6. SHAPE THE BUNS: Move the dough onto a silicone pastry mat or mist some cooking spray on your work surface, then roll it out into a rectangle about 2/3-inch thick. Lightly dust the top of the dough with flour while you work to keep the rolling pin from sticking. If you want 12 to 16 buns, then make the rectangle 9 inches by 18 inches. If you want 8 buns, then make the rectangle 12 inches by 14 inches.

7. Sprinkle the cinnamon sugar on top of the rectangle, then roll the dough into a log. Cut the log in half, and then half each piece again. Continue cutting until you have the desired number of buns (8 to 16).

8. Place the cut buns on the parchment paper with about 1/2-inch distance between them. Allow the buns to sit at room temperature for up to 90 minutes, until the buns have nearly doubled in size and spread into each other.

9. BAKE: Preheat the oven to 350°F (175°C). Put the rack in the middle of the oven.

10. Bake the buns for 20 to 30 minutes, until golden browned. Remove from oven and allow to cool in the pan for 10 minutes.

11. MAKE THE GLAZE: While the buns are baking, stir together the powdered sugar, extract, and milk in a small bowl. Whisk until the mixture is smooth and thick.

12. Drizzle the glaze over the tops of the buns while they are still warm. Remove buns to a cooling rack and allow to sit for 20 minutes before serving.


Source: adapted from The Bread Baker’s Apprentice, by Peter Reinhart

[Disclosure: This blog earns a small commission through affiliate links.]


  1. says

    Even if you didn’t like the recipe better than yours (I agree with you about the raisins, I actually wondered if the recipe for raisin buns isn’t essentially that without the cinnamon), they look wonderful anyway. Nice looking buns (which as Lis pointed out sounds so pervy) 😉

  2. says

    We do easy morning breakfast here too, I have 3 boys as well. There is no other way! LOL

    Your rolls look perfect! We perfer a loaded roll in this house too. Damn you Cinnabon for ruining the simple cinnamon roll for all of eternity!

    Job very well done Andrea!

  3. says

    Oooh, I liked these buns but I also really like the sounds of your family recipe so will be waiting anxiously for your recipe Andrea.
    And I’m with you – much as I love these for breakfast, with the kids and school, cereal is what it has to be.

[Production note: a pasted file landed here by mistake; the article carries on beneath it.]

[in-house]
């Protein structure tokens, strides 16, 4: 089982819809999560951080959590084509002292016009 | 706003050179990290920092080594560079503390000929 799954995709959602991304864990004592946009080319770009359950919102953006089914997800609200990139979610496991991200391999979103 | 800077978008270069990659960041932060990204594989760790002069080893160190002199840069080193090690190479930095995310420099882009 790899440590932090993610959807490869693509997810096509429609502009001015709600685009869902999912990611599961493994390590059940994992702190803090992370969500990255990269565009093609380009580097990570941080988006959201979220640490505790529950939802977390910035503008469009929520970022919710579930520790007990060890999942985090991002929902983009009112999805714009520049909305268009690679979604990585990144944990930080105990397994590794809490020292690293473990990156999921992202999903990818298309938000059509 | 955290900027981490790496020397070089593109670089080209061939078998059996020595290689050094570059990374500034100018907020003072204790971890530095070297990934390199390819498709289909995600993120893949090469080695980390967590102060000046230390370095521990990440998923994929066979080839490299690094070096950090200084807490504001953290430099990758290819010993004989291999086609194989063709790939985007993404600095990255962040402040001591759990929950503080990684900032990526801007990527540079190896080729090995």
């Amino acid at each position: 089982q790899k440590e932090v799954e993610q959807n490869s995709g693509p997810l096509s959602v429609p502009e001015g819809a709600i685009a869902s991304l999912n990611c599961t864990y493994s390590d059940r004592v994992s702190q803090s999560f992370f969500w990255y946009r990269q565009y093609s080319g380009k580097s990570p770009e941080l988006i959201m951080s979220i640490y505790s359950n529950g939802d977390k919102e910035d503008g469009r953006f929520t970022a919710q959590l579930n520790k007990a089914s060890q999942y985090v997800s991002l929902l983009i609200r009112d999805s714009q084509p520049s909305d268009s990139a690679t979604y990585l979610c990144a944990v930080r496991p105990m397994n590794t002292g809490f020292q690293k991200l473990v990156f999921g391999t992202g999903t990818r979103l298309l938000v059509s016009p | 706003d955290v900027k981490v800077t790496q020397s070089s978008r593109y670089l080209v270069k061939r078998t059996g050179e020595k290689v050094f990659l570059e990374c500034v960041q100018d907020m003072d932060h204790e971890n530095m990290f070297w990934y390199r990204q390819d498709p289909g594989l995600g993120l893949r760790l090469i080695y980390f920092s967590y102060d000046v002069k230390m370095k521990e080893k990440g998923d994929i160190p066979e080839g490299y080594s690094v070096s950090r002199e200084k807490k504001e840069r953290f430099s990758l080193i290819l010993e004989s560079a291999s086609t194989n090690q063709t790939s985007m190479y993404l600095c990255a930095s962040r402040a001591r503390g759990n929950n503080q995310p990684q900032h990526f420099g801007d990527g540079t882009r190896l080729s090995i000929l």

4. says

    I also had to drastically reduce the amount of glaze, and even then I had loads. I like the sound of your family’s buns, with the butter in the middle, since i felt these could have used a bit more punch from the filling. Great buns, though!

  5. says

    The cinnamon buns look like the perfect special occasion breakfast, that’s for sure…they turned out beautifully! I like the idea of making these for Christmas morning. :-)

  6. says

    Gorgeous buns! The photos are excellent. I, too, used to not be a sticky bun lover, but I did find that it was because some of the “topping” was too sticky, and caramelly without creaminess. The caramel on this recipe is excellent. Of course, adding butter makes it beyond description!

  7. says

    You mean of course they go straight to my beautiful buns, right!
    Andrea your buns are picture perfect.
    I’m with you: more cinnamon, brown sugar, butter – I most always use dried blueberries (and soak them in wine).

  8. says

    Your buns look so good and puffy. I agree the dough was a dream to work with and had a light flavour. Can’t wait to see your family recipe close to the Holdiays. Great job on this month’s challenge.

  9. says

    Thanks to all my dear Daring Baker friends for your sweet comments! And I definitely don’t need anymore buns on my backside! 😉

    Laurie: Isn’t it just insane with three little boys in the mornings? I deliberately chose afternoon preschool this year so that we could get out the door on time! teehee

    Jenny: It took me all day to make these! I usually reserve DB projects for evenings after the kids have gone to bed, but I just couldn’t get myself organized this week. So I had to jump in and make them rather last minute on Friday!

  10. says

    I’m with you Andrea, I missed the raisins in the cinnamon buns too. I’m glad you participated — sometimes it’s important to acknowledge that in some small way, *every* day is a special day.

  11. says

    It sounds like your family recipe is closer to Peter’s sticky bun version. In any case, your rolls look lovely and perfect for a more decadent breakfast.

  12. says

    My breakfasts are pretty austere, too–oatmeal or yogurt with some add-ins. These would be great for a brunch party, though. They look so decadent!

  13. says

    Hum, I would love these for a weekend breakfast, as during the week my breakfasts are just fruit, oat meal, yogurt and black coffee. They look great Andrea!

  14. says

    Although I think your buns turned out lovely – I have to agree with you.. I would prefer the loaded ooey, gooey buns much more. PLEASE post yours – I’d love to see!!